He then paints a picture in which there is a global conspiracy to stifle the academic freedom of these scientists. This is odd, because scientists can get away with an awful lot, that's kind of the point. They have the freedom to say what they want. However, if they're interviewing for a job in a university biology department and they answer that the whole edifice of evolution is wrong and the reason is that the bible told them so, that department is quite right not to employ them. What the department wants is the best scientist, the most rigorous investigator, not someone who cries "no fair!" and hides behind unsubstantiated doctrine. They are free to be religious and believe any old nonsense they want, but if they run their research on the basis of that nonsense they are not a good investment.

Next it's on to the old idea that Darwinism is dangerous (cut to images of concentration camp ovens and so on) and a selection of clips of famous science types (Dawkins, Dennet and so forth) saying that ID is rubbish. And it is here that Stein commits his most grievous misrepresentation. He shows a clip of Richard Dawkins saying "as a scientist, I am pretty hostile to a rival doctrine..." The clip cuts away there so we never get to see him finish his sentence. Now I've seen the worst kinds of quote mining but this is brazen beyond belief! You can't cut a video clip mid-sentence and expect us to take it as it is!. Though I guess the creationists will lap it up.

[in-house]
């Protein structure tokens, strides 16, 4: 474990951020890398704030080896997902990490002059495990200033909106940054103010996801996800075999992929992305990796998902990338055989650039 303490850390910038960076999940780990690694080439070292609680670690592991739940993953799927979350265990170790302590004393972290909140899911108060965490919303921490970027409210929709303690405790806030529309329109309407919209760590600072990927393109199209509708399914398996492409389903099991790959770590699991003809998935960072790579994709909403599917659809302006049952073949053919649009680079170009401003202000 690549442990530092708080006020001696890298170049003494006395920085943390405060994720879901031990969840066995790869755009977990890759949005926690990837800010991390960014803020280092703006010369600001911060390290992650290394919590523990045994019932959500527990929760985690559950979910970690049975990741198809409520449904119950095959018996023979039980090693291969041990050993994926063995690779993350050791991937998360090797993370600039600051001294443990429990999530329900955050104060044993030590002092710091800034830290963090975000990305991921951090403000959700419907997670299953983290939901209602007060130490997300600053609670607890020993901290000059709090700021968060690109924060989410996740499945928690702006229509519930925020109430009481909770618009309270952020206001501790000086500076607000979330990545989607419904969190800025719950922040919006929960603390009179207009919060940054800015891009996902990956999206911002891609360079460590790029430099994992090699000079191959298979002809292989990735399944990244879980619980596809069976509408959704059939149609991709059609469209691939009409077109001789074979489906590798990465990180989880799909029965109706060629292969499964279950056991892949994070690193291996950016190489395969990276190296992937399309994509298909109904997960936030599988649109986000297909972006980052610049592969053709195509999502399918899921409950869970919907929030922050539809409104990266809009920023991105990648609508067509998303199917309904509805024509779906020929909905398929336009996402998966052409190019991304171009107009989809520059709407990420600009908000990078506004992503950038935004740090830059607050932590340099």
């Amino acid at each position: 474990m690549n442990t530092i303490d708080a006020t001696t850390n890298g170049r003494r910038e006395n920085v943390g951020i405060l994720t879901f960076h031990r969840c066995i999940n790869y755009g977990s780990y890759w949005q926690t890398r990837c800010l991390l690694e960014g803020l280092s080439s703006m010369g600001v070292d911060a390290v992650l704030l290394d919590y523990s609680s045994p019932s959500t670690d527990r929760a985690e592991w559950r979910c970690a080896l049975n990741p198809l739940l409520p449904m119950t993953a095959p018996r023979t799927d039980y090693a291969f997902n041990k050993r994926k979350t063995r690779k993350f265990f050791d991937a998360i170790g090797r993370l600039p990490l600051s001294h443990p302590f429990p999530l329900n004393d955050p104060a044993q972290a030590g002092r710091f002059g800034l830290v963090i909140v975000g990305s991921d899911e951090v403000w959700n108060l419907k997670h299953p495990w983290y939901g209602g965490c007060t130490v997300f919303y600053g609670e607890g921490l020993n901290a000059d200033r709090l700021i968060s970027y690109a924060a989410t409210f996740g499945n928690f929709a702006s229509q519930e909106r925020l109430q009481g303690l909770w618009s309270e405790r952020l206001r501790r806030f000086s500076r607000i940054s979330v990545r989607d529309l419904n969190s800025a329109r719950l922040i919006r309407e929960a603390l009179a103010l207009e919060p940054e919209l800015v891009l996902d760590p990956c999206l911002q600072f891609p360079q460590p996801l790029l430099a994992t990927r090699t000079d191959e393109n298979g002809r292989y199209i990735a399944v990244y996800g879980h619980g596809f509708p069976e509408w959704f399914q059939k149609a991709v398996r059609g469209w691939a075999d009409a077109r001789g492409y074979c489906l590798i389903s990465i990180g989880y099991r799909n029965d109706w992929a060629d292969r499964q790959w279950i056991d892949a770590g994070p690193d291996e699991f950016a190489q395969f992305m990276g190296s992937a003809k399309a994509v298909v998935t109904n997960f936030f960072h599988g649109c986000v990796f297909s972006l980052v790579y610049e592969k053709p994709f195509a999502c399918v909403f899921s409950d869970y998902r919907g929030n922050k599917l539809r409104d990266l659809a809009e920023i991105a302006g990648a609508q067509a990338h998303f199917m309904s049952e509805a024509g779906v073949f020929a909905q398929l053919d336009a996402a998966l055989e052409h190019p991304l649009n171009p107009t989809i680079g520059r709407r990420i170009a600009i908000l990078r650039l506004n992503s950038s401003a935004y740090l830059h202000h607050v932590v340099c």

Next it's time to compare Intelligent Design to the civil rights movement (gratuitous use of Martin Luther King here) by saying that we have freedom of speech everywhere else, why not in science? What? You can't maintain scientific standards if you allow anyone to publish anything. That's how it works! So what the ID people want is a science where we can say what we want and that magical fairies did it so long as we are free. I wonder how advanced our life saving medical technologies or our computers would be if we took that approach?

So, in conclusion, science is a huge conspiracy to defraud the public about the true divine origin of the universe and our very special fluffy little place in it, and ID is gawd's own troof about how we got where we are. All those complex theories and equations are just made up. Nobody understands them after all, apart from those evil scientists!
Or, alternatively the above paragraph is utter crap and Ben Stein is a credulous idiot, seduced by the usual dead-end arguments from the creationists. I shall allow you, dear reader, to decide for yourself.

[Apologies for the enormous rant, but I couldn't help myself. This kind of thing just angers me more than it really should.]


Harespring said...

It's an awfully good rant, even though it will only be preaching to the converted, and remain unread by the walled gardeners and all their scary chums, who so like to portray themselves as the persecuted and pure of thought. And, instead of producing coherent and well-thought-out counter arguments, will fall back on the cry "The Light is here, Praise the Light!" in a headless chook sort of a way. Oh and if you don't like someone's blog you should just not read it. (thereby not criticising/arguing with any of it) Boooooring!! I wish some of them would come here and share knowledge with all these ignorant scientists...take a deep breath...now hold it...

Stephen Bain said...